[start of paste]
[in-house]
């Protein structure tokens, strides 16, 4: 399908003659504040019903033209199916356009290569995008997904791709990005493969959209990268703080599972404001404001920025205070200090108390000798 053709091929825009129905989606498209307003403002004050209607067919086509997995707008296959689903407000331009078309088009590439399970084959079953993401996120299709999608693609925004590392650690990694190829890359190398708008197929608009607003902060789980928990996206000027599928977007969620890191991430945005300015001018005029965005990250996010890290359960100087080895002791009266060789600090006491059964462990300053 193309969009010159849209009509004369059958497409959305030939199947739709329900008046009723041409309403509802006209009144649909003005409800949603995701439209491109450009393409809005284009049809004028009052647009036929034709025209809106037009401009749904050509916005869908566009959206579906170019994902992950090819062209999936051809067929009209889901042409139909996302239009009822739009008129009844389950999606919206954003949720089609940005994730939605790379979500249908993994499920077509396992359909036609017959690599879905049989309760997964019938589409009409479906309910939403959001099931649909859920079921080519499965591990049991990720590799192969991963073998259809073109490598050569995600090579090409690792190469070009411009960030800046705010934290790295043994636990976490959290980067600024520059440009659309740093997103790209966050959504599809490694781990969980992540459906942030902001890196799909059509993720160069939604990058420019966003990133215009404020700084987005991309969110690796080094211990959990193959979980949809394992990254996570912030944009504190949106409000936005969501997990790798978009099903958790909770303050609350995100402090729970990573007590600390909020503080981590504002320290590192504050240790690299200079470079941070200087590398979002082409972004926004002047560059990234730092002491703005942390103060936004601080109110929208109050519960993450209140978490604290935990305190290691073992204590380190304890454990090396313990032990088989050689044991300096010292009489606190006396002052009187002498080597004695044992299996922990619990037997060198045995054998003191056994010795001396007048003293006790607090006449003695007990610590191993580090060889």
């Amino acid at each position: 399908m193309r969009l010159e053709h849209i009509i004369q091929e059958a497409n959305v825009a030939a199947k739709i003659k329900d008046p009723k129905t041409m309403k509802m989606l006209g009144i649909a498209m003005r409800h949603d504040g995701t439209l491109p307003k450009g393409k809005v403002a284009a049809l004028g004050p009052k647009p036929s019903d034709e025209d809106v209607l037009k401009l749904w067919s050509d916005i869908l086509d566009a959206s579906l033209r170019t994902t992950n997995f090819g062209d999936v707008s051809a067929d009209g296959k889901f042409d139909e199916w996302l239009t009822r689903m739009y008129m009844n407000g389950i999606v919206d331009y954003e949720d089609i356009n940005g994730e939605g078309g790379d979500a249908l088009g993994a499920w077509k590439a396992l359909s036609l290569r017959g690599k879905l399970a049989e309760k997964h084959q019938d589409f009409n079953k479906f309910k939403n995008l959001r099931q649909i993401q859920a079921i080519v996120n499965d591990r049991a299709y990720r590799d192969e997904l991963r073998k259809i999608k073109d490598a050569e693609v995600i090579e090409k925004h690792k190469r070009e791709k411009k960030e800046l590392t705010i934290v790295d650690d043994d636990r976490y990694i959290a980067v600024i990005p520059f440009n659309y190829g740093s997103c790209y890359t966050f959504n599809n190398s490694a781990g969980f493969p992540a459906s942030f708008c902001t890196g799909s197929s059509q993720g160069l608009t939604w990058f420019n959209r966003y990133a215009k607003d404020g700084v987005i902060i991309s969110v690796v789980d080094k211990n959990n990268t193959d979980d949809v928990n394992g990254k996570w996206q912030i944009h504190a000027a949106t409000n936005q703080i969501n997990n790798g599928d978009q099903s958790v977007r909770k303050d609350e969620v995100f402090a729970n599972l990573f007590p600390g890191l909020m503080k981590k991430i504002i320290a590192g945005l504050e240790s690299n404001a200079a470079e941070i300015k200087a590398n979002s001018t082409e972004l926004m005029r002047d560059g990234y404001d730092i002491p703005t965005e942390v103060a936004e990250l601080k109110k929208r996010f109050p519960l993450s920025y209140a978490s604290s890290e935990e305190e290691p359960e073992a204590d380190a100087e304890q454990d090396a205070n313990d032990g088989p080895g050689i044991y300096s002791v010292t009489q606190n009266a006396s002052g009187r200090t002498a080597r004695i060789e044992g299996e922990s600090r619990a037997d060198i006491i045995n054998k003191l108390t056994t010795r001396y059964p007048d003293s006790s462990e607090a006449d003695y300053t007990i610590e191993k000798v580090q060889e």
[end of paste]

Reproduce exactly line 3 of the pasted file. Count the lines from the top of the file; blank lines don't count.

């Amino acid at each position: 399908m193309r969009l010159e053709h849209i009509i004369q091929e059958a497409n959305v825009a030939a199947k739709i003659k329900d008046p009723k129905t041409m309403k509802m989606l006209g009144i649909a498209m003005r409800h949603d504040g995701t439209l491109p307003k450009g393409k809005v403002a284009a049809l004028g004050p009052k647009p036929s019903d034709e025209d809106v209607l037009k401009l749904w067919s050509d916005i869908l086509d566009a959206s579906l033209r170019t994902t992950n997995f090819g062209d999936v707008s051809a067929d009209g296959k889901f042409d139909e199916w996302l239009t009822r689903m739009y008129m009844n407000g389950i999606v919206d331009y954003e949720d089609i356009n940005g994730e939605g078309g790379d979500a249908l088009g993994a499920w077509k590439a396992l359909s036609l290569r017959g690599k879905l399970a049989e309760k997964h084959q019938d589409f009409n079953k479906f309910k939403n995008l959001r099931q649909i993401q859920a079921i080519v996120n499965d591990r049991a299709y990720r590799d192969e997904l991963r073998k259809i999608k073109d490598a050569e693609v995600i090579e090409k925004h690792k190469r070009e791709k411009k960030e800046l590392t705010i934290v790295d650690d043994d636990r976490y990694i959290a980067v600024i990005p520059f440009n659309y190829g740093s997103c790209y890359t966050f959504n599809n190398s490694a781990g969980f493969p992540a459906s942030f708008c902001t890196g799909s197929s059509q993720g160069l608009t939604w990058f420019n959209r966003y990133a215009k607003d404020g700084v987005i902060i991309s969110v690796v789980d080094k211990n959990n990268t193959d979980d949809v928990n394992g990254k996570w996206q912030i944009h504190a000027a949106t409000n936005q703080i969501n997990n790798g599928d978009q099903s958790v977007r909770k303050d609350e969620v995100f402090a729970n599972l990573f007590p600390g890191l909020m503080k981590k991430i504002i320290a590192g945005l504050e240790s690299n404001a200079a470079e941070i300015k200087a590398n979002s001018t082409e972004l926004m005029r002047d560059g990234y404001d730092i002491p703005t965005e942390v103060a936004e990250l601080k109110k929208r996010f109050p519960l993450s920025y209140a978490s604290s890290e935990e305190e290691p359960e073992a204590d380190a100087e304890q454990d090396a205070n313990d032990g088989p080895g050689i044991y300096s002791v010292t009489q606190n009266a006396s002052g009187r200090t002498a080597r004695i060789e044992g299996e922990s600090r619990a037997d060198i006491i045995n054998k003191l108390t056994t010795r001396y059964p007048d003293s006790s462990e607090a006449d003695y300053t007990i610590e191993k000798v580090q060889e």